The Vatican still has a lot of work to do over financial transparency, according to a report by the Council of Europe’s Moneyval, which has assessed the Catholic Church’s scandal-plagued bank.
The report criticised the bank’s management and said it was “partially compliant” or “non compliant” on seven of its 16 “core and key recommendations”.
The negative grades were given for insufficient diligence toward customers, insufficient compliance on reporting of suspicious transactions and insufficient supervision and monitoring.
As a result, Moneyval says the Vatican city state still has a long way to go before it can be included on an international ‘white list’ of countries that abide by global norms on money laundering, financing of terrorism and tax evasion.
This report comes as the Vatican is struggling to contain a widening corruption scandal that alleged wrongdoing in its business dealings with Italian companies.
The former president of the Vatican bank was recently ousted in a dramatic boardroom showdown.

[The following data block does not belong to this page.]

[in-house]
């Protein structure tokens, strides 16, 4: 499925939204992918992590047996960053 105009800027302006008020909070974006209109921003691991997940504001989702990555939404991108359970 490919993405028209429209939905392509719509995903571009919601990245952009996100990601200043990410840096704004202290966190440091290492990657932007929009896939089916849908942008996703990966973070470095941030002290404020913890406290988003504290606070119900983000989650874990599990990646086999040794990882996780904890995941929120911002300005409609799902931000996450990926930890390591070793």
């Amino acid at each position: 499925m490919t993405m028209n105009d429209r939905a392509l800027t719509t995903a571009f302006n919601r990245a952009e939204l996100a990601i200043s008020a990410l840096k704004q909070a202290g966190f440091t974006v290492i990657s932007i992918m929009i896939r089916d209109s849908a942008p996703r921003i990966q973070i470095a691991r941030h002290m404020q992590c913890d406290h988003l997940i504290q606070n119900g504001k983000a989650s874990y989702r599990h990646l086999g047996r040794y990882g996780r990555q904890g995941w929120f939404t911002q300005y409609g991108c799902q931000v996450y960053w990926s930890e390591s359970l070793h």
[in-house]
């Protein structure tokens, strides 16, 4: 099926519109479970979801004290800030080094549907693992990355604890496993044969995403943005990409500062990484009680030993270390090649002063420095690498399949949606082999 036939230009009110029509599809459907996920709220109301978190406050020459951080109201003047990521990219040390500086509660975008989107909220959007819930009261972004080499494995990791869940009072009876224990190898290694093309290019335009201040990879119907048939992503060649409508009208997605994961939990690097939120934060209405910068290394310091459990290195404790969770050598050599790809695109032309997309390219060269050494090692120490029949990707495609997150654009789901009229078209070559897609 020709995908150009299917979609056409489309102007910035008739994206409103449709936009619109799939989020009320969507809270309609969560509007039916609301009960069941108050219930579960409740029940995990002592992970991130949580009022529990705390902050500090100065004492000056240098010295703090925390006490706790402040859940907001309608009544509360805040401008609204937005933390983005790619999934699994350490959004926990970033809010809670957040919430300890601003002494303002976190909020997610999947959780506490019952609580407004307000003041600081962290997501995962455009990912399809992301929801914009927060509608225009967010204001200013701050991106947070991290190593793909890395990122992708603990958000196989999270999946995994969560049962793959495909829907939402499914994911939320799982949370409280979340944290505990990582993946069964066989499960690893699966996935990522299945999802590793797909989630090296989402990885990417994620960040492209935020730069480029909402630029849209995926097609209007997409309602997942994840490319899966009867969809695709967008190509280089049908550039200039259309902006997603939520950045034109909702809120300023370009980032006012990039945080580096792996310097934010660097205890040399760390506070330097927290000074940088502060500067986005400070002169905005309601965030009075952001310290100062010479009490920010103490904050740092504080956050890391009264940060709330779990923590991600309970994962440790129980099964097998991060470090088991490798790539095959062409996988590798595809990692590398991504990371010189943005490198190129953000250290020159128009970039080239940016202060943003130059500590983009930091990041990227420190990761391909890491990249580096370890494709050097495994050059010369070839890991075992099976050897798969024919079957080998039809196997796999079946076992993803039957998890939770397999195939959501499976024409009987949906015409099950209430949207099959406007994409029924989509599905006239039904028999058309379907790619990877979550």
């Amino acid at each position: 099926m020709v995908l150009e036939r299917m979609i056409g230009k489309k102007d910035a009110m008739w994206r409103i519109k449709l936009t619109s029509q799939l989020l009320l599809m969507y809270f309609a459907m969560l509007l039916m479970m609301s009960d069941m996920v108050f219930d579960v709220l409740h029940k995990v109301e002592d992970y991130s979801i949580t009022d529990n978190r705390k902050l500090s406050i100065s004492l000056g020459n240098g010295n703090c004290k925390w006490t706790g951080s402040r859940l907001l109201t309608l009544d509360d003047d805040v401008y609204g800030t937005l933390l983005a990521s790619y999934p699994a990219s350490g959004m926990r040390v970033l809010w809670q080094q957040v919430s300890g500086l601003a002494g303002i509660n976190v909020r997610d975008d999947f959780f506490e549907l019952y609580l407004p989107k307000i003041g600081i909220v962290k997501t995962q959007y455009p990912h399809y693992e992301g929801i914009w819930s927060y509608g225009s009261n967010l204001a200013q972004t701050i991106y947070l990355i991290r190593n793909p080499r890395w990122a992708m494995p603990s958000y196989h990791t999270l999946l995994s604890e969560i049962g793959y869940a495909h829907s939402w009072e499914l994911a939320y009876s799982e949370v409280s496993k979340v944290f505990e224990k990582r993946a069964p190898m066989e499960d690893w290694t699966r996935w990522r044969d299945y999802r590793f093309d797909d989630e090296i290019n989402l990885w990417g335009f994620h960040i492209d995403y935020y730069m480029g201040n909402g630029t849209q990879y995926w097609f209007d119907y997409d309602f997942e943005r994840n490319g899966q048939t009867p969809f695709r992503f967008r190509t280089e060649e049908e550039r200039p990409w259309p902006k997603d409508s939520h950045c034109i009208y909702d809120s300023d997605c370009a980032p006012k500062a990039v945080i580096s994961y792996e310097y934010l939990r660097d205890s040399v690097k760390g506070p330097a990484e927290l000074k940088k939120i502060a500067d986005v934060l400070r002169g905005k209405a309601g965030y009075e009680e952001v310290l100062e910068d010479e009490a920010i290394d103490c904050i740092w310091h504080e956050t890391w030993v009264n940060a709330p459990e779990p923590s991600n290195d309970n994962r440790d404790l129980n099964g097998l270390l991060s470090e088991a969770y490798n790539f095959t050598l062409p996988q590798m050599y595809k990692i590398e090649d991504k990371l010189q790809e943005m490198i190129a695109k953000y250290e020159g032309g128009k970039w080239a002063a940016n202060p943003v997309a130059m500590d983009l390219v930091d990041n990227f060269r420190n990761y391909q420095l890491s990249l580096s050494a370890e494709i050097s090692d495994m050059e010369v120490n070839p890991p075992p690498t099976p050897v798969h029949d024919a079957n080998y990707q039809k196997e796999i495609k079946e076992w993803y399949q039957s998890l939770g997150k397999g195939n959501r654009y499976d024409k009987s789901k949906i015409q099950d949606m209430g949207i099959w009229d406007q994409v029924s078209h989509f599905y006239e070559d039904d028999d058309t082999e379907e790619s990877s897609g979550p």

Italian magistrates are still investigating money laundering charges which the Vatican denies.
Moneyval said the Vatican has come a long way in a short period of time and that the building blocks to combat money laundering were in place, but a lot more is yet to be done if it wants to make it onto the ‘white list’.
A decision on that is at least a year away, which gives the Vatican more time to come into compliance.
The Vatican is a 108-acre city-state surrounded by Rome and is the location of the Holy See, which is recognised by more than 170 countries as the centre of the 1.2 billion member Roman Catholic Church with the pope as its sovereign.
It is the world’s smallest state, with around 500 residents.
The Vatican bank is officially known as the Institute for Works of Religion – IOR. It has been trying to shed its image as a suspect financial centre since 1982, when Roberto Calvi, an Italian known as ‘God’s Banker’ because of his links to the Vatican, died under mysterious circumstances.
Moneyval is “The Committee of Experts on the Evaluation of Anti-Money Laundering Measures and the Financing of Terrorism”. It is the Council of Europe’s monitoring mechanism to ensures member states comply with international financial standards.
More information on the Council of Europe website